Safekeeping the Original Mortgage Note

Can you easily locate the original mortgage note?

This important legal document should be kept in a safe place, and here is why!

The promissory note is a promise to pay or IOU from the property buyer. It spells out the amount due and terms of repayment. In legal jargon it is known as a negotiable instrument. Similar to a check, the original must be presented to collect or prove ownership.

If the seller desires to sell and assign the payments to a note buyer, the investor will ask for the original note to be provided at closing. The promissory note is then endorsed over to the investor. Similar to endorsing a check, the holder signs on the back of the note.

Sample Note Endorsement on Back of Original Mortgage Note

Pay to the order of, (Insert name of investor), without recourse.


Dated this ____ day of _______, 2011.

(Seller Signs and Dates)

Sometimes the note endorsement is executed on a separate piece of paper, also called an allonge. The allonge is then attached as a permanent rider to the original note. The endorsement enables the investor to prove they are a holder in due course, with the same rights of repayment as the original note holder.

An investor may also ask for the original recorded mortgage or deed of trust at closing. However, if this original is lost, an investor will usually accept a certified copy from the county recorder’s office.

A lost original note, on the other hand, can cause a problem. In most states the note is not recorded. If the original note becomes lost a note investor may ask for a duplicate or replacement note to be signed by the payer or maker. This means going back to the person that owes you money and asking them to resign. This relies on their cooperation and can cause delays.

The investor will also ask for a lost note affidavit from the seller or note holder, stating the note has been lost and it will be presented if found at a later date.

Some investors will consider accepting just the lost note affidavit with a copy of the original note.  However, this is increasingly rare as a lost original note can create problems foreclosing should the buyer stop making payments.

The best option is to avoid losing the note by keeping it in a safe deposit box or a fire and waterproof safe. Some sellers elect to have the original held by their attorney or a third party servicing agent for safekeeping.

Whatever method you choose, be sure to keep the original mortgage note in a safe place that is easily located!


Why Sell My Mortgage Note?

Accepting payments on the sale of real estate might have made sense at the time, but circumstances change.

Many sellers discover they would now prefer cash today rather than the small amount that trickles in each month.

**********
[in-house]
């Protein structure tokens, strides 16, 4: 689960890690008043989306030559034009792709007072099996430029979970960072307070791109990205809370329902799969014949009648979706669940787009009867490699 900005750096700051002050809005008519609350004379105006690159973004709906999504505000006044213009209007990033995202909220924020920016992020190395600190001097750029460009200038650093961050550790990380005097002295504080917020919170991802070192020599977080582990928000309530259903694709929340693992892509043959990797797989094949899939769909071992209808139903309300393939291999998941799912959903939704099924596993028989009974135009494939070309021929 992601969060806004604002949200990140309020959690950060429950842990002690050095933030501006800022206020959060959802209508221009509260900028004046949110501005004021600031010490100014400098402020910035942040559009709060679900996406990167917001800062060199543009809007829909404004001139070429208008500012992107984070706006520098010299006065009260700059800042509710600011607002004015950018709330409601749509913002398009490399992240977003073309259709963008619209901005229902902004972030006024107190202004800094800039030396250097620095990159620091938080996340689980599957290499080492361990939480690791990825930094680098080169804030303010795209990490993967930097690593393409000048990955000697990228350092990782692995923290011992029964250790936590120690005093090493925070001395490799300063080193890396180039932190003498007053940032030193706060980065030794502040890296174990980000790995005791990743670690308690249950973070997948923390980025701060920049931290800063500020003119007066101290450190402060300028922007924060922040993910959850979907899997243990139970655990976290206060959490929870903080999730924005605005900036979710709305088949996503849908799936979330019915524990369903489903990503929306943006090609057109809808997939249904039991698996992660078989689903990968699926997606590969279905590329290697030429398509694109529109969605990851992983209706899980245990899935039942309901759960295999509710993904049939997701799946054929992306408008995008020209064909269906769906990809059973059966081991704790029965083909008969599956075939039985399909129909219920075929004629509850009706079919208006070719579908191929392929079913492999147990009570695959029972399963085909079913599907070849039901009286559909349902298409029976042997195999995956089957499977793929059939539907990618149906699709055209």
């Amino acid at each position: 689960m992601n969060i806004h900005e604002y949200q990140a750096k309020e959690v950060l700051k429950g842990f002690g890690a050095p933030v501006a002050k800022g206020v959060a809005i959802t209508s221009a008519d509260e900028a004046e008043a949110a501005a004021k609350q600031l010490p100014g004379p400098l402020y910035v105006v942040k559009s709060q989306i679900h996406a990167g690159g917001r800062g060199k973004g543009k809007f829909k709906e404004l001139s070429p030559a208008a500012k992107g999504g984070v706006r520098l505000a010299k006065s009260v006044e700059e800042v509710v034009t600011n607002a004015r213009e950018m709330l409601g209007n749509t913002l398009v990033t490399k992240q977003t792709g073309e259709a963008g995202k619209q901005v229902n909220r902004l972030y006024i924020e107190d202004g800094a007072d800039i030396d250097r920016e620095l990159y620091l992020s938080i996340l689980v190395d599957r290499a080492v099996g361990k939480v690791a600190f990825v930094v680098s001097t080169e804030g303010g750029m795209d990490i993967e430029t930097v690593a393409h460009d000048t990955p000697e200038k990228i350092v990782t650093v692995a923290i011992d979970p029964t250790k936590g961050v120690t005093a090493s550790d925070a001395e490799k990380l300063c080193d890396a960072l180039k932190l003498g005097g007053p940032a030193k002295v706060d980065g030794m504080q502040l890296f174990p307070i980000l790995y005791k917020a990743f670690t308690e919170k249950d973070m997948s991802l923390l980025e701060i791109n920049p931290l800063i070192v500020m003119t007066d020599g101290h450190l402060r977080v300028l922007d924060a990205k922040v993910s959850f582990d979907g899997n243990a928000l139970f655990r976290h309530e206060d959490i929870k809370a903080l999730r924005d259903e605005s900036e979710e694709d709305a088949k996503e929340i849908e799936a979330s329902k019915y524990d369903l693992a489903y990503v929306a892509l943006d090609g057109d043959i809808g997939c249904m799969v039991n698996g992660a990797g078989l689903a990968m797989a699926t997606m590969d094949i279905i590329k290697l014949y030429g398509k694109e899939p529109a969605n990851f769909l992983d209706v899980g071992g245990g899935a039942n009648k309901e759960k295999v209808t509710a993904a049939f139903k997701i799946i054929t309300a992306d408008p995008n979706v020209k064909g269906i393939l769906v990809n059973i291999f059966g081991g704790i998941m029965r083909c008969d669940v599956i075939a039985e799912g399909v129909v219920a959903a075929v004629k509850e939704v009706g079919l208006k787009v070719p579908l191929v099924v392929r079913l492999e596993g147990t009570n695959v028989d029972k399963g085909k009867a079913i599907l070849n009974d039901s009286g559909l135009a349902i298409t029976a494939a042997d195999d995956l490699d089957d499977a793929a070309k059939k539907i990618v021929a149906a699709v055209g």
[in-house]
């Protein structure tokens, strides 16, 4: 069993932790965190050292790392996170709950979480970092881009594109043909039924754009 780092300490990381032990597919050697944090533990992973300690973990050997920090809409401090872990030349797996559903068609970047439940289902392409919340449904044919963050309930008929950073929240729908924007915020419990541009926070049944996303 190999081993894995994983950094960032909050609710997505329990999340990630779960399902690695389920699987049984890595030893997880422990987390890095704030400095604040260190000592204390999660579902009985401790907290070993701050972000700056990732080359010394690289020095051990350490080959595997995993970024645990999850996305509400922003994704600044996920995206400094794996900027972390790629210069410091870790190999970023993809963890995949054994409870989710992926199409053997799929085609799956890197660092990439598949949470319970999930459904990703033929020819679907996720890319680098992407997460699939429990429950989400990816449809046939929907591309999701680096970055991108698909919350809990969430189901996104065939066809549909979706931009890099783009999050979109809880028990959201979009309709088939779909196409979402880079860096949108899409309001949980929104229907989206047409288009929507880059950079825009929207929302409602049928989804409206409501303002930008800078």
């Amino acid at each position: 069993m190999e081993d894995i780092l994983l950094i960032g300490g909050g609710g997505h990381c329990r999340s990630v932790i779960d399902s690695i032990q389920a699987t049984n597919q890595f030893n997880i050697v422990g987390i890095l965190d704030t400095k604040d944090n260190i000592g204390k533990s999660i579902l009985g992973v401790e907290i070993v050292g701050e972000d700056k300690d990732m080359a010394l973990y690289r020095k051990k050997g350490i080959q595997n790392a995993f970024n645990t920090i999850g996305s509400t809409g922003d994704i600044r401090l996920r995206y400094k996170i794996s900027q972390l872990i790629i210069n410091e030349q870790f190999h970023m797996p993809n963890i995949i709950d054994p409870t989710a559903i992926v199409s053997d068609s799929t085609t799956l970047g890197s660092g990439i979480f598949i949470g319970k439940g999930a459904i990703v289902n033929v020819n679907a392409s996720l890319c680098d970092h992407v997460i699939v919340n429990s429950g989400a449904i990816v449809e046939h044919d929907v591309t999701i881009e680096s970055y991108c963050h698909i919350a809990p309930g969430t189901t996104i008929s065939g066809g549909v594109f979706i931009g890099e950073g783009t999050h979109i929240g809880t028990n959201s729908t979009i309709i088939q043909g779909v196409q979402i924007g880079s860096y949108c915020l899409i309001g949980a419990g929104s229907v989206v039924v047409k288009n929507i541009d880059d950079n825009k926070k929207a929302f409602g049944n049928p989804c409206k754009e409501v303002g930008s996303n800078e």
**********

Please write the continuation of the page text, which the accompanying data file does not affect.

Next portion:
Here are just a few reasons people have sold all or part of their seller financed mortgage notes for cash:

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Learn the Value of Your Mortgage Note

Wondering just how much your mortgage note is worth?

The value of a note or contract is affected by many factors including the:

  • Down Payment
  • Terms of the Note
  • Buyer’s Credit Rating and Payment History
  • Type of Property Sold and Its Current Value

Since each transaction is unique, we offer a free note analysis based on your individual situation.

Fortunately it is easy to obtain a free evaluation in 3 easy steps:

Step 1 – Gather Copies of Documents

The first step is to gather copies of the documents. The primary documents utilized in the quoting process are:

  • Settlement Statement
  • Mortgage (Deed of Trust, Real Estate Contract etc)
  • Promissory Note, and
  • Payment Record

Hopefully copies are easily accessible with the originals located in a safe deposit box or other secure location for safekeeping. If a seller later decides to sell the payments then the investor will ask for a few other documents plus the appropriate originals at closing. But for now these copies will be reviewed for an accurate quote.

Step 2 – Complete the Quote Request Worksheet

The Quote Request Worksheet, also known as a Mortgage Submission Worksheet, is a simple single page form. This worksheet summarizes the transaction with most of the information obtained from the document copies. It includes details on the property type, buyer, repayment terms, and current balance. (Please visit the Quote Request and Free Note Analysis page to print a PDF version of the worksheet or to submit online).

Step 3 – Send for Review

The third step is to submit the worksheet and the document copies to an investor for pricing. Depending on the investor this might be submitted via email, fax transmittal, or an online submission process.

Most note buyers will provide a free no obligation quote within 48-72 hours. The quote is generally good for 30 days and is subject to due diligence, which includes review of the title, appraisal, insurance, buyer’s credit, and other underwriting items. The more information an investor has up front the fewer “subject to” items they will include with the evaluation.

Click Here to Request a Free Note Analysis!